Traditional etiquette in an Aikido dojo demonstrates the respect students have for this art, for O Sensei, and for each other. Such respect sharpens and energizes the practice of Aikido. Thus, proper etiquette is an expression of the spirit of one’s training and cannot be simplistically reduced to rules or formulae. However, here are some basic etiquette guidelines a student should keep in mind.
Entering the Dojo
When entering the dojo remove your shoes and place them neatly on the shelves beside the door. Make sure your feet are clean before entering.
Perform a kneeling bow toward the kamiza when entering the mat for the first time and when leaving the mat at the end of class.
A few minutes prior to class students should quietly line up in front of the kamiza. If you arrive on the mat at this time, do not disturb the other students.
The proper way to sit on the mat is in seiza. If injury prevents this, then you may sit cross-legged. Never sit with legs outstretched or point your feet toward the kamiza.
After the instructor demonstrates a technique do a kneeling bow toward him; then do a kneeling bow to a class member and say “onegaishimasu,” to begin practice.
Find a training partner quickly and enthusiastically. Junior students should seek out advanced students for partners.
When the end of a technique is signaled, stop practice immediately, thank your partner, bow to your partner, and quickly line up with the other students.
When the instructor gives you personal instruction during the class, sit in seiza at the edge of the mat, give your attention, and do a kneeling bow when instruction is finished.
Make every reasonable effort to arrive to practice on time. If you are unavoidably late, however, after bowing toward the kamiza wait in seiza at the edge of the mat for the instructor to give you permission to join the class. When he does, bow to the instructor and begin practice.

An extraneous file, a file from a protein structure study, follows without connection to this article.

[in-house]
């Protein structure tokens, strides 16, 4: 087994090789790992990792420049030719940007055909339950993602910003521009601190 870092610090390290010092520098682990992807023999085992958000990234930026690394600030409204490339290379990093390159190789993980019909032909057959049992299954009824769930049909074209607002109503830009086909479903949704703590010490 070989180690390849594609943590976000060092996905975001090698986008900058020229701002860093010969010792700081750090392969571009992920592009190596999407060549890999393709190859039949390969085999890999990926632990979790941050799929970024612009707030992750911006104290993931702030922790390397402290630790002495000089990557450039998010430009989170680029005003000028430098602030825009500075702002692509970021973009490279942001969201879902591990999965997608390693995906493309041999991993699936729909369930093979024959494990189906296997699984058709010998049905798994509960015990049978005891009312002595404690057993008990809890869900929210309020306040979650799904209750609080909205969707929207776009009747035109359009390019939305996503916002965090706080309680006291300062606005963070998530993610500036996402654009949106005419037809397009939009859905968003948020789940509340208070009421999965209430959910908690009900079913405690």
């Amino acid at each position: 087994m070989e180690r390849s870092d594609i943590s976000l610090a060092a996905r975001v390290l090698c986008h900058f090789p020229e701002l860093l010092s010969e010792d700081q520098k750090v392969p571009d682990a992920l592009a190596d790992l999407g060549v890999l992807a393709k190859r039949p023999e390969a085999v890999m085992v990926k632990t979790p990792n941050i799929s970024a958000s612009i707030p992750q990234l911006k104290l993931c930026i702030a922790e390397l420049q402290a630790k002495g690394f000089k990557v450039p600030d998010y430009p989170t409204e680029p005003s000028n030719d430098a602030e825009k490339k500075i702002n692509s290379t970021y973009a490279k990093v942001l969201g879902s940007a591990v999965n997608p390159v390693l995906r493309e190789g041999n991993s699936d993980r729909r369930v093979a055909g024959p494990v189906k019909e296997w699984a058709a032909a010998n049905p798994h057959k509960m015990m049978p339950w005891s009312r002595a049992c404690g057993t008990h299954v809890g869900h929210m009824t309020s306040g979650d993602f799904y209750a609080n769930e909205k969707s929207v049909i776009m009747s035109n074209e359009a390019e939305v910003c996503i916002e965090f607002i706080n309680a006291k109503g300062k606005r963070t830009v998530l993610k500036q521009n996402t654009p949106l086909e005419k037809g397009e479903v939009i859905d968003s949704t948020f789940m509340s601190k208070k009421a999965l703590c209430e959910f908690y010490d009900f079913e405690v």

Talking should be kept to a minimum.
No jewelry should be worn during practice.
Wash your gi regularly; mend any holes or tears.
Maintain personal cleanliness.
Because the instructor is responsible for the well-being of everyone on the mat, you should get his acknowledgement if you need to leave the mat during class for any reason.
If you have experience with a particular technique and you are training with someone who does not, you may lead your partner through the technique, but do not assume the role of instructor. Resist or stop a technique only if it is about to lead to injury.
Be aware of your partner’s level of practice and physical capabilities so as to prevent injuries and ensure everyone’s enjoyment of the practice.
Students should display a general attitude of humility: Do not show off or be competitive; Do not force your ideas on others; Acknowledge and respect those who are more experienced than you; Do not be resentful if you are corrected on a technique or a point of etiquette.
A clean and well-maintained dojo reflects the spirit of the place and the training that happens within it. Thus, everyone is responsible for cleaning and maintaining the dojo. If you see something that needs to be done, do it yourself.
Regular tasks to be done at the end of every class include: dusting the corners of the practice area for cobwebs; dust mopping the mat; and cleaning the mirror.